Oct. 18

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New Senate: DEM 46             GOP 54

New polls: AZ FL NJ OH TN
Dem pickups: (None)
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Programming Note: We are going to add a new feature around here, wherein we answer readers' questions twice a week. Politics, civics, history, that sort of thing. For example:

If you have a question for us, please send it here. We're going to include the initials and location for each questioner (e.g., "D.T., Washington, D.C."), so please make sure that information can be inferred from your message. We may, of course, edit for length/clarity.

Saudi Situation Is Not Improving for Trump

Donald Trump has been trying desperately to spin the murder of journalist Jamal Khashoggi away into the vapor. Actually, it's not the murder that is the problem, per se. It is the possibility that Saudi Arabia's de facto leader, Crown Prince Mohammed bin Salman, orchestrated the hit. Consequently, the President has proposed alternative theories (without evidence), and repeated over and over again that the Crown Prince denies any involvement, and accused the media of making a big story out of nothing, and has done everything he can to protect the ongoing exchange of U.S. arms for Saudi cash.

None of this is working, however, as the plot gets thicker and thicker, and the positions of both bin Salman and Trump get worse. Among the new developments:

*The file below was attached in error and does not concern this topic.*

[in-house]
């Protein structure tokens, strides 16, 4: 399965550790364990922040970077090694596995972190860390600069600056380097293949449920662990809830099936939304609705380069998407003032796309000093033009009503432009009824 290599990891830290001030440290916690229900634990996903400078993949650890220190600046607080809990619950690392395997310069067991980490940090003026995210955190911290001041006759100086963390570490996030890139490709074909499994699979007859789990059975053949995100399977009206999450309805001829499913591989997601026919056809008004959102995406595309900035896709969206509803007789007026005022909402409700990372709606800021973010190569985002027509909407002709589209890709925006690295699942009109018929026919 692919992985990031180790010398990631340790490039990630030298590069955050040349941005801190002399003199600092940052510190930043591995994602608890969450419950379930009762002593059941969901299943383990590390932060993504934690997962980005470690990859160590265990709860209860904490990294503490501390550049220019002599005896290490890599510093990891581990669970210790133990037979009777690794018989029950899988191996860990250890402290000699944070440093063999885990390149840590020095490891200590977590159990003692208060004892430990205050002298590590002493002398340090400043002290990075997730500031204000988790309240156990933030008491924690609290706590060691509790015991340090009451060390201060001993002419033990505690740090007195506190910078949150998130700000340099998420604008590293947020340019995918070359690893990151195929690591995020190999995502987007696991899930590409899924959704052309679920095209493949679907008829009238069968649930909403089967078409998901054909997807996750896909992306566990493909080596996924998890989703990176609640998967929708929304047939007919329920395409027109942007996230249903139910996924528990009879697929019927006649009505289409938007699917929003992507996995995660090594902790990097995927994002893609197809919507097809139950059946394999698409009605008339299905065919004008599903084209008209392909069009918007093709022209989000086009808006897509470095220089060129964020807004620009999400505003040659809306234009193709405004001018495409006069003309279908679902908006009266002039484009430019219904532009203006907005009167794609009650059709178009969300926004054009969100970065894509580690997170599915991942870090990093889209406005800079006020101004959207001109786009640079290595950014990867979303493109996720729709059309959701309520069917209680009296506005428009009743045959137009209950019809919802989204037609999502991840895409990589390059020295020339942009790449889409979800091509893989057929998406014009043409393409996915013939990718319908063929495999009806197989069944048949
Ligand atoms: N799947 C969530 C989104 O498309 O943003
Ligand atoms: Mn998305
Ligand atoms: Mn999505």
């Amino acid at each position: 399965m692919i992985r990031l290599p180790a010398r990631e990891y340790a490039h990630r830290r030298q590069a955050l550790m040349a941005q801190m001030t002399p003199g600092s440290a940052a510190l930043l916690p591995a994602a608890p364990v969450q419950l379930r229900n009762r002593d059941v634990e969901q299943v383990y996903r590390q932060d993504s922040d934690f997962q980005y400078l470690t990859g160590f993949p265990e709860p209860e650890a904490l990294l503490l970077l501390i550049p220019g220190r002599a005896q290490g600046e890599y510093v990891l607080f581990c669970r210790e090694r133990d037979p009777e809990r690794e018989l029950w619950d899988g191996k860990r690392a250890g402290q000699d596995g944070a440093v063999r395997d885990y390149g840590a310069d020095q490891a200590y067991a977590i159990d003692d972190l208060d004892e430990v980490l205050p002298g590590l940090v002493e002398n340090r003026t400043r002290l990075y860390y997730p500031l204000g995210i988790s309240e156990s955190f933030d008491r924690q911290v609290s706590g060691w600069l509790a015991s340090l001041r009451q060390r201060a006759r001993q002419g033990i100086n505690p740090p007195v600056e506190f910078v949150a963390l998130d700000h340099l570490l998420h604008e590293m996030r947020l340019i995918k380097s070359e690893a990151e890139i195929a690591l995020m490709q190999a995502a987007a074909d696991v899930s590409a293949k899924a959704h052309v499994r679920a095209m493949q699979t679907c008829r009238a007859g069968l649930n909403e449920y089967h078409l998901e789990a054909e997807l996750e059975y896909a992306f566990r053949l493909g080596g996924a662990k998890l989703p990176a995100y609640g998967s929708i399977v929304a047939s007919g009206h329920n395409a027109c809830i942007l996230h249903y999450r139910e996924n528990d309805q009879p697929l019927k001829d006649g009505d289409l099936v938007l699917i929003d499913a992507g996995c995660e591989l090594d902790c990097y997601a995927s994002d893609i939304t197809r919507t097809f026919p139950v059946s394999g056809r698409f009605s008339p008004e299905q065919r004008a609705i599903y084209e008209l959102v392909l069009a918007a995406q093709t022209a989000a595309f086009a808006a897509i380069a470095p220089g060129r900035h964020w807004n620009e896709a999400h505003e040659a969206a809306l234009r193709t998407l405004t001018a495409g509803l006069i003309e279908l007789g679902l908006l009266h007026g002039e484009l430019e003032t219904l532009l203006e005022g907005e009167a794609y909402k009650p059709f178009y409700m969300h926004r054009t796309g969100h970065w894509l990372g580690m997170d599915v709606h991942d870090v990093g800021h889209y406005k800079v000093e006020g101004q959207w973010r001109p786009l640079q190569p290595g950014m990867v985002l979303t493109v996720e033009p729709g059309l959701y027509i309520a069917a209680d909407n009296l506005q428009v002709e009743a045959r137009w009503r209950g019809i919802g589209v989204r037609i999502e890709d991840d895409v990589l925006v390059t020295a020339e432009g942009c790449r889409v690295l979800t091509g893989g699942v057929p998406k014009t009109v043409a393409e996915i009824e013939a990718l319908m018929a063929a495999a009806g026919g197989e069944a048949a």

As a result of all of this, the White House is reportedly in "crisis" mode right now. That said, "crisis" mode is pretty much "normal" mode for this administration, so maybe that doesn't mean so much. Anyhow, we shall see how well the President weathers this particular storm, but since Congressional Republicans are very good at putting their foot down right up until the point that it's time for them to actually do something, the odds are pretty good that it will once again be smooth sailing for the S. S. Trump by the time the month is out. (Z)

McGahn's Officially McGone

It has been known for at least a month that White House Counsel Don McGahn would not be around much longer—a product of his now-poor relationship with Donald Trump, his weariness with the job, and, probably most importantly, that he spent 30 hours spilling his guts to special counsel Robert Mueller. The end came even quicker than anyone expected, though. Having chosen Patrick Cipollone as the new White House counsel on Tuesday, Trump promptly showed McGahn the door on Wednesday.

Customarily, the outgoing occupant of the job would remain until the new person was up to speed. However, according to one insider, "McGahn was tired of the President and the President was tired of McGahn." That will not make life any easier for Cipollone, who not only has to get up to speed on his own now, but will likely soon face an avalanche of subpoenas and demands for documents and lawsuits, all while grossly understaffed. And, for that matter, he'll have to deal with working under Trump, who tends to treat attorneys like something he accidentally stepped in at the dog park. Maybe Cipollone will be able to hang on for the long term, or maybe he will pull a "Mooch" and be gone by Halloween. (Z)